A blog post on Time.com shared a complimentary perspective, “In Defense of Barbie: Why She Might Be the Most Feminist Doll Around.”

Blogger Charlotte Alter says she “feels sorry” for the doll and draws comparisons to “sluttier” counterparts on the market. “She’s broken more glass ceilings than Sheryl Sandberg,” Alter writes.

According to the New York Times, Mattel paid to be part of the SI commemorative collaboration. Neither company would comment on details of the deal.

We want to know what you think! Does Barbie belong on the cover of Sports Illustrated’s swimsuit issue? Are critics taking the doll's placement in SI too seriously or does it send mixed signals that are degrading to women? Sound off in the comments, head over to our boards or start a Patch blog.

K.J. Dolney February 15, 2014 at 03:58 PM
Sports Illustrated treats Barbie with more respect than they do their live models, she at least gets to 'model' her swimsuit. In the real “War on Women,” most Barbie’s are forced to live dismal lives in the clutches of young, short-attention span, pre-teen ‘women’, and who severely abuse them. They are often found headless and naked, suffering endless tongue-baths, covered in sticky slobber by household 'stalkers' and forced to sleep in the dog’s toy box. EEE-yew! Still, even headless, millions of stoic 'Barbie's' have managed to carry themselves with more dignity than Miley Cyrus, before they make their last stop at the dumpster retirement home.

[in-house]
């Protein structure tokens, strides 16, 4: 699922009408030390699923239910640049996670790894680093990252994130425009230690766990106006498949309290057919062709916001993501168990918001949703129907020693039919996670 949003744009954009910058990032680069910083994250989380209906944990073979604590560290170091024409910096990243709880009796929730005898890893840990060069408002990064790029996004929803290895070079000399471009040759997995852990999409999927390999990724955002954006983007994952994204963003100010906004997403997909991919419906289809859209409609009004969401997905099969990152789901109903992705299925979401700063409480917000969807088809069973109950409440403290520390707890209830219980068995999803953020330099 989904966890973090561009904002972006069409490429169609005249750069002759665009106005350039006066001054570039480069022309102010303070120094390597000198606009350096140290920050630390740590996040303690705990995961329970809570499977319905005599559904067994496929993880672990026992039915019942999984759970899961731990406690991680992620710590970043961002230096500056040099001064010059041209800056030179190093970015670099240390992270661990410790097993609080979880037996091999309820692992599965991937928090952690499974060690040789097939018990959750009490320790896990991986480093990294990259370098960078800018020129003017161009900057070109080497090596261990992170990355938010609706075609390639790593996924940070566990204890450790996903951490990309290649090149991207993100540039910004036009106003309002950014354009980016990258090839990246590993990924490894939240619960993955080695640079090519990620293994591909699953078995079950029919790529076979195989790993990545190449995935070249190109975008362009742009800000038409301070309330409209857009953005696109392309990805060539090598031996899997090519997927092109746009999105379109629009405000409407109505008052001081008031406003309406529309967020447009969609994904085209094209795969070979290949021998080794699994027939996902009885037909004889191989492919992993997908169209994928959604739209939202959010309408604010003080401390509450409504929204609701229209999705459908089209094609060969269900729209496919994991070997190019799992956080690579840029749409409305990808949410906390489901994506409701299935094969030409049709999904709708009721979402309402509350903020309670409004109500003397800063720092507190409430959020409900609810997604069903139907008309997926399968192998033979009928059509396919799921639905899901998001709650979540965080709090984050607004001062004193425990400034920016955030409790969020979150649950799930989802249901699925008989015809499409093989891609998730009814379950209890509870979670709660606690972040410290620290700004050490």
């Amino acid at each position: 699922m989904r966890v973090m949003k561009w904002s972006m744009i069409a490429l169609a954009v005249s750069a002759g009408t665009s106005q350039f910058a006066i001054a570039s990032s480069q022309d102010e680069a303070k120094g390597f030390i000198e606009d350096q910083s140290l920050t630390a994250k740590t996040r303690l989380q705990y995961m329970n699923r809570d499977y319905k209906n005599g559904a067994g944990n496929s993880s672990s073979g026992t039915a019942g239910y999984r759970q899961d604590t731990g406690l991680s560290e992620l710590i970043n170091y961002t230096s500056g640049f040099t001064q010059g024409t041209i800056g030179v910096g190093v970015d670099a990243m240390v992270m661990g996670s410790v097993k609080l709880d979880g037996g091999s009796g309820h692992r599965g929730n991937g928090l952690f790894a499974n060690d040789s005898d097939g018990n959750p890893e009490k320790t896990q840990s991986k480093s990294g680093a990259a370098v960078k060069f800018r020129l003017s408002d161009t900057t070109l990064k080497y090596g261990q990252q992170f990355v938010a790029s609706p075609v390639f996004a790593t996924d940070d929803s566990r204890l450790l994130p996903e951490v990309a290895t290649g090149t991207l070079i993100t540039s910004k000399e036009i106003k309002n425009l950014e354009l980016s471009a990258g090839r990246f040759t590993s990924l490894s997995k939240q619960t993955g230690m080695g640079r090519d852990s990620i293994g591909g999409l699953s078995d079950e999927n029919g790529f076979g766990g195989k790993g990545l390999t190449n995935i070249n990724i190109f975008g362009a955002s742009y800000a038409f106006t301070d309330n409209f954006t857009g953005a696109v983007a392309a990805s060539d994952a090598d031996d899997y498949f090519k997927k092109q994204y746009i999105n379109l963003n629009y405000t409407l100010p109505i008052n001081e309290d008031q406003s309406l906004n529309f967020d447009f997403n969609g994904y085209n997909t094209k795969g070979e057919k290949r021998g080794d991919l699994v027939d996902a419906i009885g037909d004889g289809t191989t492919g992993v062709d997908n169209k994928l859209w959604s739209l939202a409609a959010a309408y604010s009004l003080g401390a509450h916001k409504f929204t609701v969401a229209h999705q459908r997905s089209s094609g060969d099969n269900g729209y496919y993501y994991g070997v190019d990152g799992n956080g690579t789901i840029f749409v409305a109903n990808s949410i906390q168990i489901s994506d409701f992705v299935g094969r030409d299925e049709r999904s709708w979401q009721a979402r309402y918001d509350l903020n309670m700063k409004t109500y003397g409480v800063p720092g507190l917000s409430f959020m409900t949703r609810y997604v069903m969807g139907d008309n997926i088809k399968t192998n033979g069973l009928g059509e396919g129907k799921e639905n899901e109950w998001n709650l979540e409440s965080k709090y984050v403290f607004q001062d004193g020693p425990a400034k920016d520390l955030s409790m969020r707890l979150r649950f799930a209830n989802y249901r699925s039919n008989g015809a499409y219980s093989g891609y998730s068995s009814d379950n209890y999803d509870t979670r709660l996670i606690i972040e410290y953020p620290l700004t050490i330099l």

southernbelle February 16, 2014 at 11:25 PM
@KJ--funniest post ever!!! hahaha @Mike-STFU--you damn well better look like a Calvin Klein model if you expect me to look like a Barbie! On;y there's been lot of hubbub in the media about Barbie vs NOT WOMEN--but actually young girls these days. Our youth are suffering at epidemic proportions--eating disorders--because of all the hoopla about "being skinny." I'm sure Babrie is not the cause-but some group has decided she is iconic for being the "measure" girls they they ought to "unrealistically" be. That's why there are so many articles that show if Barbie was an actual person her proportions would be absurd and impossible. But yes--good grief--she is just a doll, and not only sporting a modest suit her but her poses in no where near what SI requires of their models. I personally think it was a publicity stunt--Barbie sales have probably fallen off since all the proportion hoopla, so this was an in your face shout out. @Bob-- does that dull-witted line ever get old with you ppl who use it for everything???
Becky February 17, 2014 at 01:38 AM
Barbie has to be skinny, because fabric is so bulky. The fabric her clothes are made of is woven with a thread-count like human-sized fabric. Logistically, they can't get it to drape like it would on a to-scale human model. So they make her legs and waist really skinny, otherwise it would look like she was wearing a hot-dog-bun. It would be like you dressing in bubble wrap.
Creeky February 17, 2014 at 08:07 AM
Wow Becky, brilliant.
Becky February 17, 2014 at 10:54 AM
Thanks.